Creation of Heaven and Earth
Heaven and Earth were combined into a substance. It began to separate and the pure, clear element rose out forming heaven. The denser impure substance sank to become earth. Heaven formed easily so it was completed first but Earth evolved with a little more trouble and therefore took longer.

Creation of the Kami
Once heaven and Earth were formed, the deities of Shinto were created. A reed sprouted from the newly created Earth, emerging into the god Kuni-toko-tachi no Mikoto. Next evolved seven more generations of deities both male and female. These gods are Kuni no sa-tsuchi no Mikoto, Toyo-kumu-nu no Mikoto, Uhiji-ni no Mikoto, Suhiji-ni no Mikoto, Oho-to nochi, Oho-to mahe no Mikoto, and finally Izanagi no Mikoto and Izanami no Mikoto

Creation of Land Masses
Once created, Izanagi no Mikoto and Izanami no Mikoto discussed the lack of creation on Earth. To fix the situation they threw their heavenly spear into the ocean. As the spear touched the ocean, an island named Ono-goro-jima emerged. When translated, this means center of the land. The two Kami descended to Earth and lived together on this island. By uniting as husband and wife, Izanagi no Mikoto and Izanami no Mikoto created more islands. They created the islands of Ahaji no Shima, Oho-yamato no Toyo-aki-tsu-shima, Iyo no futa-na, Tsukushi, Oki and Sado, Oho-ya-shima, and Tsushima and Iki. Together these islands formed a country. Izanagi no Mikoto and Izanami no Mikoto then joined together to create the sea, rivers, and mountains.

Creation of the deities
In addition to natural structures, Izanagi no Mikoto & Izanami no Mikoto produced other deities. The firstborn was Ku-ku-no-chi, the ancestor of trees, followed by Kaya no hime, ancestor of herbs. The parent deities then formed Amaterasu, the sun goddess. Although this goddess resided in Heaven, she was the ultimate ruler of Earth. The importance of the sun goddess is clear in Japans title Land of the Rising Sun. Next, the two Kami gave birth to Ebisu who by the age of three was still unable to stand. As a result, they set this child adrift in a wooden boat of Heaven. Izanagi no Mikoto and Izanami no Mikoto went on to create Tsuki-yumi no Mikoto, the moon god. Finally, Soso no wo no Mikoto was formed. Unlike the other deities, this god was cruel and so he was exiled to the land below. Overall, the many deities were connected to some aspect of nature, be it the sun, plants or creatures. The Kami served as protectors of various families and lands. The original emperors were considered gods.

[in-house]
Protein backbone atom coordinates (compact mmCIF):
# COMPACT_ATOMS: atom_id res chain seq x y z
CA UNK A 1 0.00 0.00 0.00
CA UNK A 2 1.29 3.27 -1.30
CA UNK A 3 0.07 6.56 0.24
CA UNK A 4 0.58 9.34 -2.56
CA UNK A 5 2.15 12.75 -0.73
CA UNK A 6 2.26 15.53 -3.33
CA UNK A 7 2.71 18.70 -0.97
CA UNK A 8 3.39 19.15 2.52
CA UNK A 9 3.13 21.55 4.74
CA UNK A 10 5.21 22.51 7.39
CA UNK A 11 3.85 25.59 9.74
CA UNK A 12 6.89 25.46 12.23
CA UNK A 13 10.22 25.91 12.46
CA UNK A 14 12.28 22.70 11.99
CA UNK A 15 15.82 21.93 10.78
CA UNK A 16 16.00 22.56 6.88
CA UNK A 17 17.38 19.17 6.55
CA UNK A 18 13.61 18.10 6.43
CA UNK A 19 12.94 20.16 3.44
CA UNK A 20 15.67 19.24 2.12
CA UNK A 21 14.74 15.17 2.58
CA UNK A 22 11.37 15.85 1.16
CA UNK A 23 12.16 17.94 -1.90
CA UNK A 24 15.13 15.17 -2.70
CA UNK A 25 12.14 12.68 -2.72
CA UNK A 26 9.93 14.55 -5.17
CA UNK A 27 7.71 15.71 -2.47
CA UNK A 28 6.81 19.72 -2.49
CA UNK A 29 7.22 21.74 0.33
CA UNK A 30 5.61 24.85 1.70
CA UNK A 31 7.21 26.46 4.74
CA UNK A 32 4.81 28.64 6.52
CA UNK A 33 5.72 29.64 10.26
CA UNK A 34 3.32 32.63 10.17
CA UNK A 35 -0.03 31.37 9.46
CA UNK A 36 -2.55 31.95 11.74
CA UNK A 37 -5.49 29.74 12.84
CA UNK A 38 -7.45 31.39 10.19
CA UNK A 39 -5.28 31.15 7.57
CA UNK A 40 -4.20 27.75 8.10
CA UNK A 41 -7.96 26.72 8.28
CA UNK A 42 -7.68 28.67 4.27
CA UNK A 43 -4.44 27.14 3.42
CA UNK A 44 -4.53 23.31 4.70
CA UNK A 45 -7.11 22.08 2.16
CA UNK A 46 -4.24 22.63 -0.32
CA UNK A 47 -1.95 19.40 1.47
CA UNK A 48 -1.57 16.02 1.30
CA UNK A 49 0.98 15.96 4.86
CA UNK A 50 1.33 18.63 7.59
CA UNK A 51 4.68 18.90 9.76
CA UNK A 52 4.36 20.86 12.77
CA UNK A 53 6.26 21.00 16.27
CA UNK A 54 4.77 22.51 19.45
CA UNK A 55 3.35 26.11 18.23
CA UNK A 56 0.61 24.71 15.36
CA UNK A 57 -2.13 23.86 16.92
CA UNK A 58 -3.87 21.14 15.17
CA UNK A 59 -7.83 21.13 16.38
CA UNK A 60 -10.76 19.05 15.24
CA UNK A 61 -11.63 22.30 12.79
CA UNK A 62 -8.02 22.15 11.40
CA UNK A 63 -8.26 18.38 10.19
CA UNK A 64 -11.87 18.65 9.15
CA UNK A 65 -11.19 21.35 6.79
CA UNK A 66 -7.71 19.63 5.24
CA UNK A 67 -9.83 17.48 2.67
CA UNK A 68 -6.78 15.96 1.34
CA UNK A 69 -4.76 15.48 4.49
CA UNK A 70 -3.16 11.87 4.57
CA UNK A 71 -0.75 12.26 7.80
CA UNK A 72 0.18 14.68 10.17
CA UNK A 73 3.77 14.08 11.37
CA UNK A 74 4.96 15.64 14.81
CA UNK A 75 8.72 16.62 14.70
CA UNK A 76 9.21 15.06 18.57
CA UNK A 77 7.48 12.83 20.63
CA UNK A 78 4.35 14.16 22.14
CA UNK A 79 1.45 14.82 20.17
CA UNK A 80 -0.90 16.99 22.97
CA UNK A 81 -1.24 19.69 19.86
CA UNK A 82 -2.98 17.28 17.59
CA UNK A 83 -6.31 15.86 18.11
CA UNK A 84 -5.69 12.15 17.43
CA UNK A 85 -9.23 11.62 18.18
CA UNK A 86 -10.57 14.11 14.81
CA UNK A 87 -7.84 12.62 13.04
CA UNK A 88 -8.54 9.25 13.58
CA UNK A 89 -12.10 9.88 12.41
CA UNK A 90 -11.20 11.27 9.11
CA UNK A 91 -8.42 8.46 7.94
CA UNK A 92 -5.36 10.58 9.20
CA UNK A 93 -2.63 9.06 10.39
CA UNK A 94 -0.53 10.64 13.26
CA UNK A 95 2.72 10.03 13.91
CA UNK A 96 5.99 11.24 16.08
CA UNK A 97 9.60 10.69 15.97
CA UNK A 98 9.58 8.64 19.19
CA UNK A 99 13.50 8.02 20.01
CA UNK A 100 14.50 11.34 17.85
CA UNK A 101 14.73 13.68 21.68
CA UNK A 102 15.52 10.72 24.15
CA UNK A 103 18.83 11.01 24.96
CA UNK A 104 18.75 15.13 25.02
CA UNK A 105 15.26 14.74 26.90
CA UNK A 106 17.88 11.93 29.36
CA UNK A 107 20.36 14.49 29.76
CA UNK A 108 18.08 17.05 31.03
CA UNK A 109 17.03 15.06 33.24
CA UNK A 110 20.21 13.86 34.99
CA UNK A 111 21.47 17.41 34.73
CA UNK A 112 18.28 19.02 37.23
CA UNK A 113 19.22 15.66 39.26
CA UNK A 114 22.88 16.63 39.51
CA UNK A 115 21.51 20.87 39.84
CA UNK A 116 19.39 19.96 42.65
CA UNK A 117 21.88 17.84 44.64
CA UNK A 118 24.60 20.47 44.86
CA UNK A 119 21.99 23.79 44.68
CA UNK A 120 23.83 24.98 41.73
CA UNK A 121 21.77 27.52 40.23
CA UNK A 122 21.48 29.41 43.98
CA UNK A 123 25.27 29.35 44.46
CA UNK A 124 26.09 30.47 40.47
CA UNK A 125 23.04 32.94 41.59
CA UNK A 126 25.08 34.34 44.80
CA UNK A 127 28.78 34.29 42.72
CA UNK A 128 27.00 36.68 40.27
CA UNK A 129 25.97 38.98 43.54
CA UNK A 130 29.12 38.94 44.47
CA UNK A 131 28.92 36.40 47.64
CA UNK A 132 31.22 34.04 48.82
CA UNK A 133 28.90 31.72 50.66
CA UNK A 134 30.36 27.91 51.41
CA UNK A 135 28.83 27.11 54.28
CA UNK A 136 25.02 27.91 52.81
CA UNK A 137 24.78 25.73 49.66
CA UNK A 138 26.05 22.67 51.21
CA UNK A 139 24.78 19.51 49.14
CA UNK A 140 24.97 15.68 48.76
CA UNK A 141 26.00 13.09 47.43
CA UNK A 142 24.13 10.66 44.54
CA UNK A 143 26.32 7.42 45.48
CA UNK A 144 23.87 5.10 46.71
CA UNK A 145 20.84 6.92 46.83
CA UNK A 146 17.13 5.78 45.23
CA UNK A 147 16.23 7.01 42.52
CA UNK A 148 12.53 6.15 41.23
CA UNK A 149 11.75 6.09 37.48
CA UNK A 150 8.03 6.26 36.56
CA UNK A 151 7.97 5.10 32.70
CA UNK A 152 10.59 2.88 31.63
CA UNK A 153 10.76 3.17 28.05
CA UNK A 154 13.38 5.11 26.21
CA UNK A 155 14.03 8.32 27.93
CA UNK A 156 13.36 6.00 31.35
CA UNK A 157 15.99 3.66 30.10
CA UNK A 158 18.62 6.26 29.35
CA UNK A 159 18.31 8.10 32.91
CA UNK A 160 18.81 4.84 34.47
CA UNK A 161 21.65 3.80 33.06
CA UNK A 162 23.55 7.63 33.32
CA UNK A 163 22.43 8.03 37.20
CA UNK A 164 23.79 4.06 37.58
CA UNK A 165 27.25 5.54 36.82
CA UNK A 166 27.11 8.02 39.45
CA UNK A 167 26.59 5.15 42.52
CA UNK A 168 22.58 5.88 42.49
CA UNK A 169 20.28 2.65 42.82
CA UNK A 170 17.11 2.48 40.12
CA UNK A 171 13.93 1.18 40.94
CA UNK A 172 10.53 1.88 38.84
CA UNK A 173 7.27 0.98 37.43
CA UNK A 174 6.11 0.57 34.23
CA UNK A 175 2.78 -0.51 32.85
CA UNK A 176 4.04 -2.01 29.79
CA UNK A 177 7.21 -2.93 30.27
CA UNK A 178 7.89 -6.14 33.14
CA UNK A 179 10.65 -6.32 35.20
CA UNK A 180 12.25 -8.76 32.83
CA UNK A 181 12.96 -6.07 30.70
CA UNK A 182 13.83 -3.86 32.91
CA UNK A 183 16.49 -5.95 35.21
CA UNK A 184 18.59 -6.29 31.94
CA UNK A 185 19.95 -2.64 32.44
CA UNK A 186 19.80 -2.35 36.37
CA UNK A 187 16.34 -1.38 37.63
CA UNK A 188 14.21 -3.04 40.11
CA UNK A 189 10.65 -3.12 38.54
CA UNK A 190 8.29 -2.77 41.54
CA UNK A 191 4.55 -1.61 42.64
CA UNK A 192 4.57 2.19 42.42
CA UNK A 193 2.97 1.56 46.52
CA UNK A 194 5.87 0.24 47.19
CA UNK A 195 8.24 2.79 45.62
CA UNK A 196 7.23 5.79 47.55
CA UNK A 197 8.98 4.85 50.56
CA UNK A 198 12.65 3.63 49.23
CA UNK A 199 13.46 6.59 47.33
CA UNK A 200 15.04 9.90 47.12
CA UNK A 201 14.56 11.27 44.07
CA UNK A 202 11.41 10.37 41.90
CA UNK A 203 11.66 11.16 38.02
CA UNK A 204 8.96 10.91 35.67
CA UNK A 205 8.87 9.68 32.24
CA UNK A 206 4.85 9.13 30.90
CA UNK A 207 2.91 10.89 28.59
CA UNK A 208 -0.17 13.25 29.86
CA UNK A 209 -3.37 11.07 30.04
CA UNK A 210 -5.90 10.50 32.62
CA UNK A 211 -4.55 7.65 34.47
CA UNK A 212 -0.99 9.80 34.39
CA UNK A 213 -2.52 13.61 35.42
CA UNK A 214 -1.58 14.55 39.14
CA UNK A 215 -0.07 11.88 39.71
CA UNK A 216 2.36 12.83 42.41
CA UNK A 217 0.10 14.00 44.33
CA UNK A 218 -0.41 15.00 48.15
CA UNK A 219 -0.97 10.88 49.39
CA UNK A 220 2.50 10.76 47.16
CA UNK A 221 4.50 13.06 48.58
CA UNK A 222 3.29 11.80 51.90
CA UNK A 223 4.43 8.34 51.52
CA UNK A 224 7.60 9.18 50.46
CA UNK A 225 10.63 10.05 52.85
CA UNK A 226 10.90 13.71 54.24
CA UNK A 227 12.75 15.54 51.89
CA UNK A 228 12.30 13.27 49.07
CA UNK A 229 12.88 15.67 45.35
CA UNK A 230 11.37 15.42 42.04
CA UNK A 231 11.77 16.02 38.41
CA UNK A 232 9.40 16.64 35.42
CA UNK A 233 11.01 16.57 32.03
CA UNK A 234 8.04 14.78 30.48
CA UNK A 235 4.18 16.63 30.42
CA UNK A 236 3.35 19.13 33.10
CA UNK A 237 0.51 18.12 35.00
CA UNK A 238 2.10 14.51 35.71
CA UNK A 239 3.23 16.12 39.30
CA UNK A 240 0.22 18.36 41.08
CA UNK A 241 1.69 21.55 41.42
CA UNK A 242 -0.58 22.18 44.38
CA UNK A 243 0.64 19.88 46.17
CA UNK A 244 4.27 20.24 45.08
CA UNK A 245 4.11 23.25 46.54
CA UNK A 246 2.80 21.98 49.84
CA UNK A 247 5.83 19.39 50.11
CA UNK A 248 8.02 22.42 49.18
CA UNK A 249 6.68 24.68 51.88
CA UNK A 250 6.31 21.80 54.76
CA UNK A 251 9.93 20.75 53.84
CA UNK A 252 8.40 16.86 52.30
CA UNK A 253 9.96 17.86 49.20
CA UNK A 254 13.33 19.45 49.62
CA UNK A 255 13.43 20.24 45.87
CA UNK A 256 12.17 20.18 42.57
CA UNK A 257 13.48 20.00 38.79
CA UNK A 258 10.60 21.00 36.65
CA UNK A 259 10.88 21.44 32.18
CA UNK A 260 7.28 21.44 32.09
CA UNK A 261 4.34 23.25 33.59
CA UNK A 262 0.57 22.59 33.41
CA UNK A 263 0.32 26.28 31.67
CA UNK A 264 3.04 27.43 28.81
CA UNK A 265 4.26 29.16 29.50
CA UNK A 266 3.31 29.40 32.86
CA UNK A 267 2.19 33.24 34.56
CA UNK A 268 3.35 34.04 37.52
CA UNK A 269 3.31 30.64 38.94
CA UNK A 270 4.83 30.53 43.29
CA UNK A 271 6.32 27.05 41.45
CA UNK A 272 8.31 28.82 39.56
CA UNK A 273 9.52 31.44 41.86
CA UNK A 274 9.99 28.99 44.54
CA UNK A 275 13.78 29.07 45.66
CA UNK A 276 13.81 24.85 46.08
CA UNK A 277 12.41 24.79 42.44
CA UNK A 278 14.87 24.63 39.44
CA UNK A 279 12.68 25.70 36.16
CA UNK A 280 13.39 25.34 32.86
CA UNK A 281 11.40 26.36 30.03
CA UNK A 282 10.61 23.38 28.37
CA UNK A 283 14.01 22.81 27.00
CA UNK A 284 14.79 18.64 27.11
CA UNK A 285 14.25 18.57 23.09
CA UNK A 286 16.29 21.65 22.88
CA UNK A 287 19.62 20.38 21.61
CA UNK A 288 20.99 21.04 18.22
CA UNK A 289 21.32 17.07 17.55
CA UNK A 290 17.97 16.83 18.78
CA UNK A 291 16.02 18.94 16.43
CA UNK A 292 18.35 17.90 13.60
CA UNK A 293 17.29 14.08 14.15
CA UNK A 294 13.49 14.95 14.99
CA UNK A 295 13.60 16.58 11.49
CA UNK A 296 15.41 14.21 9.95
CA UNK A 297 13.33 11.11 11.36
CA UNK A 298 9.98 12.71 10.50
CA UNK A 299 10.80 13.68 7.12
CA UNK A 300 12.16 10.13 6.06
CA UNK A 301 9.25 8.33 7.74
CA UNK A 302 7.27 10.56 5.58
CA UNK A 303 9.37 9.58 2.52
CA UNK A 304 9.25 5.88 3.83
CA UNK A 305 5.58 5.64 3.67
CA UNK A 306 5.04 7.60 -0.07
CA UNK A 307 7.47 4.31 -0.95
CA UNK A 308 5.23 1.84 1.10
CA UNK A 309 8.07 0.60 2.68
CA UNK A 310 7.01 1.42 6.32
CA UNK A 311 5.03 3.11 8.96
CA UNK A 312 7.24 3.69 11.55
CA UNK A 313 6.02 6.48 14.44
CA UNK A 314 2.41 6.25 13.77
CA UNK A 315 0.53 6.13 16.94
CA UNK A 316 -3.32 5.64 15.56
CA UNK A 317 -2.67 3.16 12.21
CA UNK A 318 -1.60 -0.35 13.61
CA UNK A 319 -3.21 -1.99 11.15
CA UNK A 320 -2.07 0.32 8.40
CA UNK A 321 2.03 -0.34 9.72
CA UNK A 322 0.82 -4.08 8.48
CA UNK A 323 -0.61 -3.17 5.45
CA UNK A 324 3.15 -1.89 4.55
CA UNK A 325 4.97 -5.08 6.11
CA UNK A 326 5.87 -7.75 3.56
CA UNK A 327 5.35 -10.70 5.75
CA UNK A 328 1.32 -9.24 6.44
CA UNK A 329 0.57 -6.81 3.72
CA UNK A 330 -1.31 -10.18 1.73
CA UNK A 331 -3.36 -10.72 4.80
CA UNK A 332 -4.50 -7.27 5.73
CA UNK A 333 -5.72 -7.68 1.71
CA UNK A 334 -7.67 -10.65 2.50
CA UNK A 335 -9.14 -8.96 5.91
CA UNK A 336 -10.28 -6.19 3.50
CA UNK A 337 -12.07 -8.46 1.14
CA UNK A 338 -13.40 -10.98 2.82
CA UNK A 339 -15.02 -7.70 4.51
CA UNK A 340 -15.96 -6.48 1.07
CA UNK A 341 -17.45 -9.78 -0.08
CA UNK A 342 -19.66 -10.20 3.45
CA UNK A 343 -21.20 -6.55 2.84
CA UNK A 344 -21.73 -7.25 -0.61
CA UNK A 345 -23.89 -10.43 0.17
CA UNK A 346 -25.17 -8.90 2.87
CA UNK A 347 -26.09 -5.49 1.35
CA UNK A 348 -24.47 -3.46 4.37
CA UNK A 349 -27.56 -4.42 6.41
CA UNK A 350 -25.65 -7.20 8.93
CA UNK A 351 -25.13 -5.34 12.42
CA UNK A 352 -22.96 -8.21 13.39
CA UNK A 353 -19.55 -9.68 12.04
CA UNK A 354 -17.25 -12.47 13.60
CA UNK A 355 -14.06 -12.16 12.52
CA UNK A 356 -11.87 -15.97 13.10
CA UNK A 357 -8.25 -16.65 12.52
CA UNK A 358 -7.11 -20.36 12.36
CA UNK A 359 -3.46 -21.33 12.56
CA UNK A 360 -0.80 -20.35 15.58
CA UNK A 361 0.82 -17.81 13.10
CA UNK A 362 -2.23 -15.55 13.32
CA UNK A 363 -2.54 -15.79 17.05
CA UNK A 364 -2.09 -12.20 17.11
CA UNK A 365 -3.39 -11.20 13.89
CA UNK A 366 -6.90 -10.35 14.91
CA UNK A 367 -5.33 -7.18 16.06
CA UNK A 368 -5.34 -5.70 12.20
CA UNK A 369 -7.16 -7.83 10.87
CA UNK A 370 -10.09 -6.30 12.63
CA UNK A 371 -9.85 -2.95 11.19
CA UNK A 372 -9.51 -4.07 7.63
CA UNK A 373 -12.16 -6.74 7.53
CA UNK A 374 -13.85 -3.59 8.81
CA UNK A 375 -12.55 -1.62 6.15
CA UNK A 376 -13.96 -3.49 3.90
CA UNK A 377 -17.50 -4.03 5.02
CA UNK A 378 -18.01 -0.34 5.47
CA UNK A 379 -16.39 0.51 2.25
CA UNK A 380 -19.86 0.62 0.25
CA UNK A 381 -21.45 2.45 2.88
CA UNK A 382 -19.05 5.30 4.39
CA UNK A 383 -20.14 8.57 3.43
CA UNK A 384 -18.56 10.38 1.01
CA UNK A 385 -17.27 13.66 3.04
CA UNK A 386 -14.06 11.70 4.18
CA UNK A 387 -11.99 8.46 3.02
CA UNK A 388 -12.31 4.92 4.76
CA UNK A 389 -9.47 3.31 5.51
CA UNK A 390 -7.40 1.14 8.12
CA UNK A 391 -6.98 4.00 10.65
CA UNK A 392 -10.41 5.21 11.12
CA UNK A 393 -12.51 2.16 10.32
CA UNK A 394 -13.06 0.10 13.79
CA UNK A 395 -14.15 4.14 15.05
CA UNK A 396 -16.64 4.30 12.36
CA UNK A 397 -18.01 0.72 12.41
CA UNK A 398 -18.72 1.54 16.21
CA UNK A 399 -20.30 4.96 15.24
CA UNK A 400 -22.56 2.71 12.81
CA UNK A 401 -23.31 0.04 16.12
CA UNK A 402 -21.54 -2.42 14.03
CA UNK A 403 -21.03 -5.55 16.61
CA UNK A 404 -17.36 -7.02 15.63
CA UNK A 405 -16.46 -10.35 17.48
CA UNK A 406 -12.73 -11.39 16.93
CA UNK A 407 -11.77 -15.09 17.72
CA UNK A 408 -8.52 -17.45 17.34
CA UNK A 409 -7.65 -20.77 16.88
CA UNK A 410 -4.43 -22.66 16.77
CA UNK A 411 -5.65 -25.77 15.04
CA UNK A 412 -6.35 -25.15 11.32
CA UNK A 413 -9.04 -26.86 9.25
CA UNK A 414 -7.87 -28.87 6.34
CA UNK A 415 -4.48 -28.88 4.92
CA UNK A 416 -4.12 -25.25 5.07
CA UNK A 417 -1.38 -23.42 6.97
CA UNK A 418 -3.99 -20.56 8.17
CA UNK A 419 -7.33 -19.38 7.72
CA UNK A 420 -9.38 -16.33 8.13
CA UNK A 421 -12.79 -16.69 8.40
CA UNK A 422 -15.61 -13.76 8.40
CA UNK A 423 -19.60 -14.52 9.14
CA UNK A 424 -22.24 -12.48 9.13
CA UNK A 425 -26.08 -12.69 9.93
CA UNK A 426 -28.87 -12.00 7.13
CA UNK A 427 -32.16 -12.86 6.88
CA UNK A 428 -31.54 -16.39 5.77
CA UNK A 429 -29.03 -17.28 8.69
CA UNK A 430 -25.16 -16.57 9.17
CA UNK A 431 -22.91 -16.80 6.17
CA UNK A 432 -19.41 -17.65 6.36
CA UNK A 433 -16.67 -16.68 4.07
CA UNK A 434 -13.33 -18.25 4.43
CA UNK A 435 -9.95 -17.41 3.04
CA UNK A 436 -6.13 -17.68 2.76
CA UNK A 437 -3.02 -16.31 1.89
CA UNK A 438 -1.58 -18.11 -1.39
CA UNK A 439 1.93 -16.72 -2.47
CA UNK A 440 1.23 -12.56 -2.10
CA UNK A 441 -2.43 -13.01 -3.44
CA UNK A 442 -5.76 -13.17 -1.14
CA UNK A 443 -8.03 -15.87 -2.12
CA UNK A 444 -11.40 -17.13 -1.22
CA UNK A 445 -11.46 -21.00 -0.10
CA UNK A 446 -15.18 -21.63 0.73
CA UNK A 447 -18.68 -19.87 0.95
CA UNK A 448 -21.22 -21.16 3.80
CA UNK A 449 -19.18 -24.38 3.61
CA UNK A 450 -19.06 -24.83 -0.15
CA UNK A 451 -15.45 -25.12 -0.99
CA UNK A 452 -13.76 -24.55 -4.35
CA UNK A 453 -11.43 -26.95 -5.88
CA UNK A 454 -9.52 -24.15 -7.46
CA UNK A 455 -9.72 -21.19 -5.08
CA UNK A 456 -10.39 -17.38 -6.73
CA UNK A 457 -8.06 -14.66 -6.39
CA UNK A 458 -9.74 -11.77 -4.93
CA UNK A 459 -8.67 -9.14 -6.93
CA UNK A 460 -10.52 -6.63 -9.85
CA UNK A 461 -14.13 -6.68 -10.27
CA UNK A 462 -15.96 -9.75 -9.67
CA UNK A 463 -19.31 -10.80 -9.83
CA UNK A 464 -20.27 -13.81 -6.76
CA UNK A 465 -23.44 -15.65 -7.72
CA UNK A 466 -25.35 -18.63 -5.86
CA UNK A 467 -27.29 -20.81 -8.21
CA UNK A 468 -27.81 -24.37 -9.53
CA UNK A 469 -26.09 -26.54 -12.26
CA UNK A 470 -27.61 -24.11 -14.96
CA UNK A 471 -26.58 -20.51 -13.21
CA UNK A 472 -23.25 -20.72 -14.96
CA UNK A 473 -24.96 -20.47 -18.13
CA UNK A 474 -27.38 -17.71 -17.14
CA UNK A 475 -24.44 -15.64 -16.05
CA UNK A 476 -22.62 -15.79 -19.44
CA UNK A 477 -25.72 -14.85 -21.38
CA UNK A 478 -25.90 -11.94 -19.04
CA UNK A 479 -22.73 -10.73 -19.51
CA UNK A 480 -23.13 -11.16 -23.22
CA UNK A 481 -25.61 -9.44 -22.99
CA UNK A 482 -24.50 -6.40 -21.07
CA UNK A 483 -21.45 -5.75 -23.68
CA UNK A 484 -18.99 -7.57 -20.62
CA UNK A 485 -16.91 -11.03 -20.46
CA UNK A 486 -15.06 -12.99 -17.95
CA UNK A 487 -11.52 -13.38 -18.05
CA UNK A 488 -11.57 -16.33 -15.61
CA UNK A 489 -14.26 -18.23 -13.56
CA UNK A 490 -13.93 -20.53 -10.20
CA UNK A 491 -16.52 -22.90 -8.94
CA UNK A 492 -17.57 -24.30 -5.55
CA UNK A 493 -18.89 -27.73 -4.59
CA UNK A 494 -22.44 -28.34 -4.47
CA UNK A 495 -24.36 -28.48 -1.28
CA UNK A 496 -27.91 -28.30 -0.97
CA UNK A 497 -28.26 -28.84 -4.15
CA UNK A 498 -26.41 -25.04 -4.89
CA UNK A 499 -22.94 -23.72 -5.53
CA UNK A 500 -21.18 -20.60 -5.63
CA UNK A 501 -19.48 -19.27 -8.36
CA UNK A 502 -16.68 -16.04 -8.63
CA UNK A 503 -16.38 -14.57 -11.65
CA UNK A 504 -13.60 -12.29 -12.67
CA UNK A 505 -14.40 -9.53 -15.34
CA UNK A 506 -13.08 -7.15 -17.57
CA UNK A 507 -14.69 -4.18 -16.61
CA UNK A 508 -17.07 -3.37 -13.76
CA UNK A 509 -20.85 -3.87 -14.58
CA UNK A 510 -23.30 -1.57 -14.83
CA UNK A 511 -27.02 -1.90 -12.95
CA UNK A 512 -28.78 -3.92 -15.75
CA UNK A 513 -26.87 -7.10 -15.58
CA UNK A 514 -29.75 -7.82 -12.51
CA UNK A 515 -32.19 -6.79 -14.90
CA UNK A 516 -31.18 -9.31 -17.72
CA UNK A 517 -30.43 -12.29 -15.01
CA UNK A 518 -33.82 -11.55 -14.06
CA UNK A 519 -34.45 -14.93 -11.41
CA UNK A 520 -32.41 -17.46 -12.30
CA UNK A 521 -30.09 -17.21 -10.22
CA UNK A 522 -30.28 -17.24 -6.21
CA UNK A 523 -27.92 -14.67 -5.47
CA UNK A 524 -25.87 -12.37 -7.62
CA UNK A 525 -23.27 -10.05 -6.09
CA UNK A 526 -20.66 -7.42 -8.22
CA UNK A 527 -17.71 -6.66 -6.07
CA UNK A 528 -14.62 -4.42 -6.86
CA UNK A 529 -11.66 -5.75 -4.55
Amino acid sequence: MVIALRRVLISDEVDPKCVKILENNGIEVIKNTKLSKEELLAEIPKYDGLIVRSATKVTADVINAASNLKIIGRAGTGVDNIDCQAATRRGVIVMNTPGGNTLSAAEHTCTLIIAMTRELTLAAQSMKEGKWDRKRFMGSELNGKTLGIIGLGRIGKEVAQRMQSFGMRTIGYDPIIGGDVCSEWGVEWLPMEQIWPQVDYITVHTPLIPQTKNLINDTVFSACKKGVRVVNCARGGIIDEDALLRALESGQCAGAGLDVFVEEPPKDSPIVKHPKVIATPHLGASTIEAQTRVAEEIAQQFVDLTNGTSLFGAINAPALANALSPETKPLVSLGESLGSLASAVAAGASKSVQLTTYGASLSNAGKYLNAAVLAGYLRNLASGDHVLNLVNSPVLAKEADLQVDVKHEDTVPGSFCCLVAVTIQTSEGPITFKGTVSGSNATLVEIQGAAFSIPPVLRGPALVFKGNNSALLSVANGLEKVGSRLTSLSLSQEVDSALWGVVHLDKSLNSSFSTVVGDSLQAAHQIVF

In Shinto it is taught that everything contains a Kami. Kami is like spiritual essence. It can be translated to mean god or spirit. Shinto’s spirits are called ‘yaoyorozu no kami’ which means eight million kami, but this is interpreted as ‘myriad’ (a large quantity), although it can also be translated as ‘many kami.’ Kami is generally accepted to mean ‘supernatural forces above the actions of man’ and it represents gods, spirit figures and human ancestors. Kami is everywhere but some places are designated for humans to connect with Kami. These places are sacred nature, shrines, and kamidanan (home shrines). Natural places are considered to have more Kami than others. They are frequently mountains, trees, rocks, rivers and waterfalls. Shrines are houses for Kami and Kamidanan are small house shrines placed on a wall in the home.


Since Shinto and Buddhism are both commonly practiced by most Japanese people and have been for over a millennium it is very hard to untie the differences in the religions when it comes to the afterlife. The Japanese seem to have no trouble practicing traditions from both of these religions. It is common for Japanese people to practice Shinto in life and yet have a Buddhist funeral. The Shinto view of the afterlife is very ambiguous so normally anything to do with death gets turned overs to Buddhism.


There are many Shinto symbols. Among these is the torii gate which is found at the entrance to a Shinto shrine, it symbolizes the entrance from the normal world to the sacred. There is a sword and a mirror which are both from the myth of Amaterasu and a pair of foxes seen at the entrance to shrines for the deity Inari. Symbols placed on Shinto shrines are usually covered or hidden.